col-VE-hearing► From Columbian — Trust, jobs focus of Vancouver Energy terminal hearing — Supporters of the terminal on Tuesday hammered on the jobs and greater economic benefits promised by the $210 million terminal, which would be the largest of its kind in the country. But their voices were largely drowned out by concerns over protecting the river, residents and workers from the risk of spills and explosions.

► In today’s Seattle Times — Aerospace supplier Zodiac fined $1.3M over factory explosion — Washington state safety regulators have fined aircraft cabin supplier Zodiac $1.3 million, citing workplace safety and health violations that led to an explosion last July in a carbon fiber curing oven. Seventeen workers were injured at the production plant north of Spokane.

► In today’s Tri-City Herald — Hanford guards to vote on tentative labor agreement — Hanford security guards will vote on a new contract Jan. 26 after a tentative agreement was reached late Monday night.




scalia-antonin-jpg► MUST-READ from The Guardian — Supreme court justices put on defensive in overturning 1977 teachers’ union case — In 1991, Justice Antonin Scalia (right) delivered a robust defense of fair-share fees, writing: “Where the state imposes upon the union a duty to deliver services, it may permit the union to demand reimbursement for them … where the state creates in the nonmembers a legal entitlement from the union, it may compel them to pay the cost.” On Monday, Scalia seemed to have significantly changed his tune since 1991, although he didn’t explain why or point to any changed circumstances. From the start that day, he showed hostility to fair-share fees, asserting that every issue that public-sector unions bargain about is essentially political – and workers shouldn’t be forced to pay union fees over “political” matters… Has Scalia been pulled along by (Justice Samuel) Alito in his crusade against agency fees? Or does Scalia want to help ensure that the conservative majority delivers another powerful ruling to advance Republican political interests, much like Bush v Gore, Citizens United, as well as the Voting Rights Act and voter ID cases?

EDITOR’S NOTE — Ironically, the plaintiffs’ attorneys in this case argue that everything public employee unions do is inherently political. The truth is, this case is inherently political, financed by right-wing billionaires and their “public policy” think tanks whose very existence is to gain political advantage. They could care less about the “freedom” of public employees to get something for nothing, except to the extent that it weakens their political opponents.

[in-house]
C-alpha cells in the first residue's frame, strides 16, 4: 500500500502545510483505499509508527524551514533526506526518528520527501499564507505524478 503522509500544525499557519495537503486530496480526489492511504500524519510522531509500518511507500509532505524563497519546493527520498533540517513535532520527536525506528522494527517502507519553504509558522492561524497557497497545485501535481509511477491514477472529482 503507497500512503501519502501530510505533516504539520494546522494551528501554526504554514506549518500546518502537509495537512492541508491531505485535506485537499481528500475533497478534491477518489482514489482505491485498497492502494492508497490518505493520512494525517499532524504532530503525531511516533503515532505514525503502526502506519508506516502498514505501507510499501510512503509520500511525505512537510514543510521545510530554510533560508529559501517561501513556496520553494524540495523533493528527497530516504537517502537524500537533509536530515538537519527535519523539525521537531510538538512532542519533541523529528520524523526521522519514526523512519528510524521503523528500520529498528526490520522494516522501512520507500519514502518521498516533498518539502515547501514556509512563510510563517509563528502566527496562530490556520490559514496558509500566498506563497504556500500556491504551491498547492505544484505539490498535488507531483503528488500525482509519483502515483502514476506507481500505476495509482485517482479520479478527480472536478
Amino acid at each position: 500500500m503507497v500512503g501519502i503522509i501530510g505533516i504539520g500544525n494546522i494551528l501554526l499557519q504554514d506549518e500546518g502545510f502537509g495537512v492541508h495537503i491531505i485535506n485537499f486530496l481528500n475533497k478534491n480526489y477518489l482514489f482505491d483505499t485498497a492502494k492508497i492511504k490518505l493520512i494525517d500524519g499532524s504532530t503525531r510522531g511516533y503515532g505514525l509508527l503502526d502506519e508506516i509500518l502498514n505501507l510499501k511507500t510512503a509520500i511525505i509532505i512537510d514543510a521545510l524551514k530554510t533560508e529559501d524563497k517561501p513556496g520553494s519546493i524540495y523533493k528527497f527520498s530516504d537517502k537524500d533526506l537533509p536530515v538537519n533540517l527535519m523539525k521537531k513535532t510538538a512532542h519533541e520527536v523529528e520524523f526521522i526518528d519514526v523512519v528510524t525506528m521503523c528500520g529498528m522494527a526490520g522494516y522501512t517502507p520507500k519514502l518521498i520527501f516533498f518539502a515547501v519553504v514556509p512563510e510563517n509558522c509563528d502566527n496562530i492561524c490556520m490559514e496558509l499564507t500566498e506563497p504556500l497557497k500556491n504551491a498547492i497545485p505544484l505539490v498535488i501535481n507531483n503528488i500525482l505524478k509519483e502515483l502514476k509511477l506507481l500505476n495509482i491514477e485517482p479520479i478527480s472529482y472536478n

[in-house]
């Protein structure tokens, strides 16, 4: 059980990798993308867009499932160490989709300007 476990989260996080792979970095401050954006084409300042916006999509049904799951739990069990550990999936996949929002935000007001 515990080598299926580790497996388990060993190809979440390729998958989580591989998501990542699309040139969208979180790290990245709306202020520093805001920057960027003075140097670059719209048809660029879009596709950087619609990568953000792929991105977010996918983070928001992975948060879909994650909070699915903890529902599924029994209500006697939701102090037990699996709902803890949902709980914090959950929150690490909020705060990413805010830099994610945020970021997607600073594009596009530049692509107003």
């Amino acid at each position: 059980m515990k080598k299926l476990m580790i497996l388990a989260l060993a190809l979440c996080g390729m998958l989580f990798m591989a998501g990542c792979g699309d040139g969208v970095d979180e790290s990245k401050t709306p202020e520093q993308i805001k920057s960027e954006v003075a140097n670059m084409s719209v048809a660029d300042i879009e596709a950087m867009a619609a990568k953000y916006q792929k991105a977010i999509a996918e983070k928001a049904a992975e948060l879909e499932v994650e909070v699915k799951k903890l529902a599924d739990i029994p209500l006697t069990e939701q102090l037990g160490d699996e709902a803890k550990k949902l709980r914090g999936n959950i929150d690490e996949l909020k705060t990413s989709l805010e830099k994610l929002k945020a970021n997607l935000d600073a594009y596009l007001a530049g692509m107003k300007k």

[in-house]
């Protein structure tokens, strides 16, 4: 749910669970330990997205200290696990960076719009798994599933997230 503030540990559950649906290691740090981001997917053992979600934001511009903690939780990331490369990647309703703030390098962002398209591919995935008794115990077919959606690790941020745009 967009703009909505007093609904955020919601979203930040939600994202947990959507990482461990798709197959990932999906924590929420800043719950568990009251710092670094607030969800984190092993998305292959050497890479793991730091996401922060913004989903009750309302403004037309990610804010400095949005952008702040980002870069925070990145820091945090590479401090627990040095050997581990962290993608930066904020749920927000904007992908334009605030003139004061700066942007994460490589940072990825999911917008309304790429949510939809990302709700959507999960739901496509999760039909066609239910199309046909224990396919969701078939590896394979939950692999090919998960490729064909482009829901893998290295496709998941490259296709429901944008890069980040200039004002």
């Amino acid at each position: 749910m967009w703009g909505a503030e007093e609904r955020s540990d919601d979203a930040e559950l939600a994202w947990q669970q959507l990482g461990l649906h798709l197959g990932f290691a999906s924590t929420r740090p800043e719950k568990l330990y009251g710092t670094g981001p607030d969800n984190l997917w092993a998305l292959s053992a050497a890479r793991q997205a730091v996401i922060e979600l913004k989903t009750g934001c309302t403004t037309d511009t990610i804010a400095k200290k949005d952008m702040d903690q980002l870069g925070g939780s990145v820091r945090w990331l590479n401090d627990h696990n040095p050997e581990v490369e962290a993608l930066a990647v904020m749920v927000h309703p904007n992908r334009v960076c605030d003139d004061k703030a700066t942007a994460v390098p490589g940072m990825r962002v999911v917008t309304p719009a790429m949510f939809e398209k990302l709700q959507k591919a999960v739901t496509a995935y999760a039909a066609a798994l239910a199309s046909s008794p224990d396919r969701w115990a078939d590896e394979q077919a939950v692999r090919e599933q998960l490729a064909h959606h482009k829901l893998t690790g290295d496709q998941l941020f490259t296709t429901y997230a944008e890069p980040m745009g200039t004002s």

sanders-bernie► From WFSE — Washington Federation of State Employees/AFSCME Council 28 endorses Bernie Sanders for President — The WFSE Executive Board on Sunday adopted a motion to endorse Sen. Bernie Sanders (I-Vermont) for the nomination of the Democratic Party. Our national union, AFSCME, endorsed former Secretary of State Hillary Clinton in October.

► From Huffington Post — Hillary Clinton wins endorsement from UFCW — The United Food and Commercial Workers International Union, which represents 1.3 million workers in grocery and retail, described Clinton as “the best qualified and positioned candidate to win in 2016.” UFCW said it came to its endorsement decision after a series of meetings between union officials and internal polls of its members.




obama-sotu-16► In today’s Washington Post — Amid nation’s anger, a message of faith in America’s potential — Obama’s comments underscored his belief that government can — and must — help citizens in difficult times, but he lamented persistent political divides and acknowledged that too many Americans believe the system is rigged against them.